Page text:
Author(s): Max Arthur
'Evocative pictures of Churchill pack this fascinating biography' - The Mail on Sunday
Together with his unique selection of images, acclaimed historian Max Arthur's evocative and insightful narrative text gets to the core of Winston's character, using his own words and those of some of those closest to him, to provide a comprehensive study of the man and his life. This is a stunning tribute to a remarkable man.
When Winston Spencer Churchill was born in 1874, no one could have predicted the path that lay ahead. But, as it turned out, from Winston's undistinguished academic career to his front-line experiences as a soldier and journalist whether in India, Sudan or Cuba, and during the Boer War or in the trenches of World War I; through his unparalleled political career with all its ups and downs; to his 'finest hour' leading Britain during World War II, he was never to be far from the world's attention.
Now the boy, the soldier, the writer, the orator, the politician, the statesman and the family man are all brought to life in this absorbing illustrated book, now newly published in paperback. Featuring both letters to 'Mama' from the homesick - but rebellious - schoolboy and telegrams to Stalin, it highlights some of the most gripping communications from the Churchill Archives. Facsimiles of hand-annotated speech notes are paired with fascinating memorabilia, such as the poster for the reward for his capture during the Boer War, a specimen of one of his infamous cigars, a favourite gramophone record and his Parliamentary despatch box. This book also showcases pictures from his family photograph collection, providing a more intimate portrait of Churchill the husband, the family man and even Churchill the animal lover. Exhaustively researched, Churchill: The Life includes previously unpublished images - such as Winston as a cadet at Harrow and his casket's final journey into Bladon cemetery - as well as rare images of him as a baby and specially shot artefacts from family archives.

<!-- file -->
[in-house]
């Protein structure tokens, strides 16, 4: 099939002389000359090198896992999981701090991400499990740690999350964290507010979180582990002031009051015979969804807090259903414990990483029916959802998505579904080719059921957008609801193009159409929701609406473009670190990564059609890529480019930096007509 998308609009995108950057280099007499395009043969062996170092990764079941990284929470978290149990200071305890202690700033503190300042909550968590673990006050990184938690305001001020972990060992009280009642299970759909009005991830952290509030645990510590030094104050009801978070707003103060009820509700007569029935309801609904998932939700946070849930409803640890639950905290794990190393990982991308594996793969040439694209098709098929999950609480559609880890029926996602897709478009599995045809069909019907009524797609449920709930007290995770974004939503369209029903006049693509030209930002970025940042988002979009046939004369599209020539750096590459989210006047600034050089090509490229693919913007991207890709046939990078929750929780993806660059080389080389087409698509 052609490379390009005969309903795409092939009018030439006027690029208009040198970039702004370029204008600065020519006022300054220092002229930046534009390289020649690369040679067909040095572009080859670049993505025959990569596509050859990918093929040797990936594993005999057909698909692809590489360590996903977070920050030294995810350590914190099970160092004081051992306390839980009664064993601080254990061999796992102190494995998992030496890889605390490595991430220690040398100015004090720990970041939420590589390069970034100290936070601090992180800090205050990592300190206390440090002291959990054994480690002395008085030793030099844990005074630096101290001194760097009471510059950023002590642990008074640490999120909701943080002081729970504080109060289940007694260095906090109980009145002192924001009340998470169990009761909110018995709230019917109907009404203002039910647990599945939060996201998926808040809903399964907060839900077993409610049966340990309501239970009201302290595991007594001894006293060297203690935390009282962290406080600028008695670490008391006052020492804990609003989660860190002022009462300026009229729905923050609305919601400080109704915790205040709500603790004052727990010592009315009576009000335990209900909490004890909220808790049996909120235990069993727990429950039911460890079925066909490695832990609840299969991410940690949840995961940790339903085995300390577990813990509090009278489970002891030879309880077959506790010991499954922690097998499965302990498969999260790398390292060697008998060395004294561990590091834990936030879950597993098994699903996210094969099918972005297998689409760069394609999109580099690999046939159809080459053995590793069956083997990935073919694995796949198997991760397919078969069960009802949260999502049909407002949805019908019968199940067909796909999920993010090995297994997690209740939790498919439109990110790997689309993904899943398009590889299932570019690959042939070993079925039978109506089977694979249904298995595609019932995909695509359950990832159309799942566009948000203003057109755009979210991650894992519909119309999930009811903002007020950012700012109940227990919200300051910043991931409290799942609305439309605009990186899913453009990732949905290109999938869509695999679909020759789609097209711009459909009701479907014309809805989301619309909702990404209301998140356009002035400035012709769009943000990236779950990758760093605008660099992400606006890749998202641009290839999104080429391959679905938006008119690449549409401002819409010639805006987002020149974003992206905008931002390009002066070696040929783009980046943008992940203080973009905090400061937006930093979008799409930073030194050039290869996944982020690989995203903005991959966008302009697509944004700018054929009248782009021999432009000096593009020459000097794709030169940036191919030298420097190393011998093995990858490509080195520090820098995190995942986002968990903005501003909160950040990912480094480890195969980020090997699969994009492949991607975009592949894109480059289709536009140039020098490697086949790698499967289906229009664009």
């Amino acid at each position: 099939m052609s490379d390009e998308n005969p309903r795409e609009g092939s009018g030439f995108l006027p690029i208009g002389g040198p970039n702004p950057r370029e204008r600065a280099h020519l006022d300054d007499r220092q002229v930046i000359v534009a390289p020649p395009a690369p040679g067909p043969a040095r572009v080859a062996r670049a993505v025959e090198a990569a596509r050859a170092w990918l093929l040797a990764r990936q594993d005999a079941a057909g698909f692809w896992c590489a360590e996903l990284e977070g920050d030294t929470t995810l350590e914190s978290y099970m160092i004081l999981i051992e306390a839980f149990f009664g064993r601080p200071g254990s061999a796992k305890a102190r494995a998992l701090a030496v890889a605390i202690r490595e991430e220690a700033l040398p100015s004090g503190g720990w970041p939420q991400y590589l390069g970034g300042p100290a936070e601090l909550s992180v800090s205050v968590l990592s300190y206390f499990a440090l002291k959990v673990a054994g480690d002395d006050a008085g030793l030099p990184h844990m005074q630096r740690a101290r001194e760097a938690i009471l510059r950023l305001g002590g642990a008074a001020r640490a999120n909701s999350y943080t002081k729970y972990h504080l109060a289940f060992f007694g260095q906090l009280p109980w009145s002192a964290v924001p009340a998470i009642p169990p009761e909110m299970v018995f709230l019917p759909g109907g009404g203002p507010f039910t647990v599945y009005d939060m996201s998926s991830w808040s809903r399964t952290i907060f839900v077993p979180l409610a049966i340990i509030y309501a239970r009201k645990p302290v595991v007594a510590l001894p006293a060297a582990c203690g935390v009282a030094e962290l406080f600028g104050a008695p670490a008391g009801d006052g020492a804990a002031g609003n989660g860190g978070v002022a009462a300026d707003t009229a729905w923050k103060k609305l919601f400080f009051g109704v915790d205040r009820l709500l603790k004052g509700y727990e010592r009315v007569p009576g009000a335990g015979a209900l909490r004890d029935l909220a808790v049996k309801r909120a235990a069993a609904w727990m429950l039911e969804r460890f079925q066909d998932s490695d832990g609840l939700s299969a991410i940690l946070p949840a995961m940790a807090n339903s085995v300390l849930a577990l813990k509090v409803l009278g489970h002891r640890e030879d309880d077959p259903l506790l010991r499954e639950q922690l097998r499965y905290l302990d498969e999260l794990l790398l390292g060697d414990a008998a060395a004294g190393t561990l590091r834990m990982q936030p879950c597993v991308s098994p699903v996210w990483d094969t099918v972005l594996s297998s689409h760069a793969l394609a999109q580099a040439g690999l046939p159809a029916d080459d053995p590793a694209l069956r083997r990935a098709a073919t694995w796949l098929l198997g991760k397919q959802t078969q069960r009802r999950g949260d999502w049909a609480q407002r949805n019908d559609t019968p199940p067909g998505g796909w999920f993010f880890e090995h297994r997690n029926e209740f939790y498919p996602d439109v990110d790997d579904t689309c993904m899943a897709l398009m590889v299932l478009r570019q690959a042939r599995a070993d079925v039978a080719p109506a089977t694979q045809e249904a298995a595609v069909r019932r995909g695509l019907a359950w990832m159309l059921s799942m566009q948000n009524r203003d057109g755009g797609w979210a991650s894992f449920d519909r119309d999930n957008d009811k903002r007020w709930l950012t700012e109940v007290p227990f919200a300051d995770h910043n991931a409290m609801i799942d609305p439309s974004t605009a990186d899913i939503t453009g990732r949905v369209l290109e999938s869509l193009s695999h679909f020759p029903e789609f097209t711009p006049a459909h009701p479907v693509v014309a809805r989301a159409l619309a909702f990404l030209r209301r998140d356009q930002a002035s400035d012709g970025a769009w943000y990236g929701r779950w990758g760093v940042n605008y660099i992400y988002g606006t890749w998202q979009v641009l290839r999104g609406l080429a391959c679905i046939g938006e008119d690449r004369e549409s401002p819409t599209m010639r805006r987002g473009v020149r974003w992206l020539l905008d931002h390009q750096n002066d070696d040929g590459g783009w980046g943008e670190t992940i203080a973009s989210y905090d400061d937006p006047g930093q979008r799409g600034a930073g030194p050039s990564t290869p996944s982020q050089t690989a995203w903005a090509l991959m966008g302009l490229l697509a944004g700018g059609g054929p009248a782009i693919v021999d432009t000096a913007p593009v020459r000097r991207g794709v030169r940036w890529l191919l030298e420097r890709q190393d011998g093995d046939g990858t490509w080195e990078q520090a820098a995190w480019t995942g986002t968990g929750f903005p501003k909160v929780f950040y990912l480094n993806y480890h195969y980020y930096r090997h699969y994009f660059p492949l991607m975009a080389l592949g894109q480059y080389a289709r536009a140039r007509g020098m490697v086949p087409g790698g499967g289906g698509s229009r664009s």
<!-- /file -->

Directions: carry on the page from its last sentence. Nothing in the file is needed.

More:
Max Arthur is rightly seen as one of Britain's leading oral historians of the Great War, collecting first-hand accounts of survivors from Britain's armed services, and allowing their stories to be told to a wider audience. He has enjoyed great success with previous books Forgotten Voices of the Great War, and his most recent book Lost Voices of the Edwardians.He has now delved into the superb photographic archives of the Imperial War Museum and other collections throughout Europe and unearthed remarkable, never before seen images, that when married with his contemporary eyewitness accounts, truly give the reader a unique view of the horror that was World War I.